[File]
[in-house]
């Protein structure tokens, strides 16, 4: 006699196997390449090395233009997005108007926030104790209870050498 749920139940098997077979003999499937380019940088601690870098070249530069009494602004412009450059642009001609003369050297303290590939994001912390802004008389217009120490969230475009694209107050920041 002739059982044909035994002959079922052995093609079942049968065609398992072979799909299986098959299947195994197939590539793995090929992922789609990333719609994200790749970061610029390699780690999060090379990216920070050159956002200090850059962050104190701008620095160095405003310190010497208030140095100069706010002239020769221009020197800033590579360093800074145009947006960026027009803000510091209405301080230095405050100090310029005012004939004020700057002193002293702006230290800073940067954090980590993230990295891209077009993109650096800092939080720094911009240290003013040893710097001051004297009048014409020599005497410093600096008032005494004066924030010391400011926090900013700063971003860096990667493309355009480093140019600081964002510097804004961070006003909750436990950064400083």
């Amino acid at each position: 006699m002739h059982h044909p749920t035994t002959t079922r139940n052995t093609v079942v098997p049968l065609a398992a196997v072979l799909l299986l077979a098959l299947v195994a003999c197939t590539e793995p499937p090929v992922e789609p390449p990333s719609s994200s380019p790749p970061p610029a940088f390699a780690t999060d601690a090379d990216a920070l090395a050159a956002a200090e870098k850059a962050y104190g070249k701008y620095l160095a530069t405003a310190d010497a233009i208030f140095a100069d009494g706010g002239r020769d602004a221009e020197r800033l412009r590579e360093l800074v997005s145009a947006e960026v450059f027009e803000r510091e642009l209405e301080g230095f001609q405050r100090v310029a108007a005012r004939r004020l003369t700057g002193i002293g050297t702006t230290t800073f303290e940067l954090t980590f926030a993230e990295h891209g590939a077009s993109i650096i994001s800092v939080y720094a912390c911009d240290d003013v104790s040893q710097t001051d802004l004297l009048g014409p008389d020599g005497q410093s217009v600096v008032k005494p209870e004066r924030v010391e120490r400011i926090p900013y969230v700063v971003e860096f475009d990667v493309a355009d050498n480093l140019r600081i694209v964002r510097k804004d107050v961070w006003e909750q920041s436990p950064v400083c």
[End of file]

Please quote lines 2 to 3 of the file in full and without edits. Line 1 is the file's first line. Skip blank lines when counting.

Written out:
């Protein structure tokens, strides 16, 4: 006699196997390449090395233009997005108007926030104790209870050498 749920139940098997077979003999499937380019940088601690870098070249530069009494602004412009450059642009001609003369050297303290590939994001912390802004008389217009120490969230475009694209107050920041 002739059982044909035994002959079922052995093609079942049968065609398992072979799909299986098959299947195994197939590539793995090929992922789609990333719609994200790749970061610029390699780690999060090379990216920070050159956002200090850059962050104190701008620095160095405003310190010497208030140095100069706010002239020769221009020197800033590579360093800074145009947006960026027009803000510091209405301080230095405050100090310029005012004939004020700057002193002293702006230290800073940067954090980590993230990295891209077009993109650096800092939080720094911009240290003013040893710097001051004297009048014409020599005497410093600096008032005494004066924030010391400011926090900013700063971003860096990667493309355009480093140019600081964002510097804004961070006003909750436990950064400083």
């Amino acid at each position: 006699m002739h059982h044909p749920t035994t002959t079922r139940n052995t093609v079942v098997p049968l065609a398992a196997v072979l799909l299986l077979a098959l299947v195994a003999c197939t590539e793995p499937p090929v992922e789609p390449p990333s719609s994200s380019p790749p970061p610029a940088f390699a780690t999060d601690a090379d990216a920070l090395a050159a956002a200090e870098k850059a962050y104190g070249k701008y620095l160095a530069t405003a310190d010497a233009i208030f140095a100069d009494g706010g002239r020769d602004a221009e020197r800033l412009r590579e360093l800074v997005s145009a947006e960026v450059f027009e803000r510091e642009l209405e301080g230095f001609q405050r100090v310029a108007a005012r004939r004020l003369t700057g002193i002293g050297t702006t230290t800073f303290e940067l954090t980590f926030a993230e990295h891209g590939a077009s993109i650096i994001s800092v939080y720094a912390c911009d240290d003013v104790s040893q710097t001051d802004l004297l009048g014409p008389d020599g005497q410093s217009v600096v008032k005494p209870e004066r924030v010391e120490r400011i926090p900013y969230v700063v971003e860096f475009d990667v493309a355009d050498n480093l140019r600081i694209v964002r510097k804004d107050v961070w006003e909750q920041s436990p950064v400083c």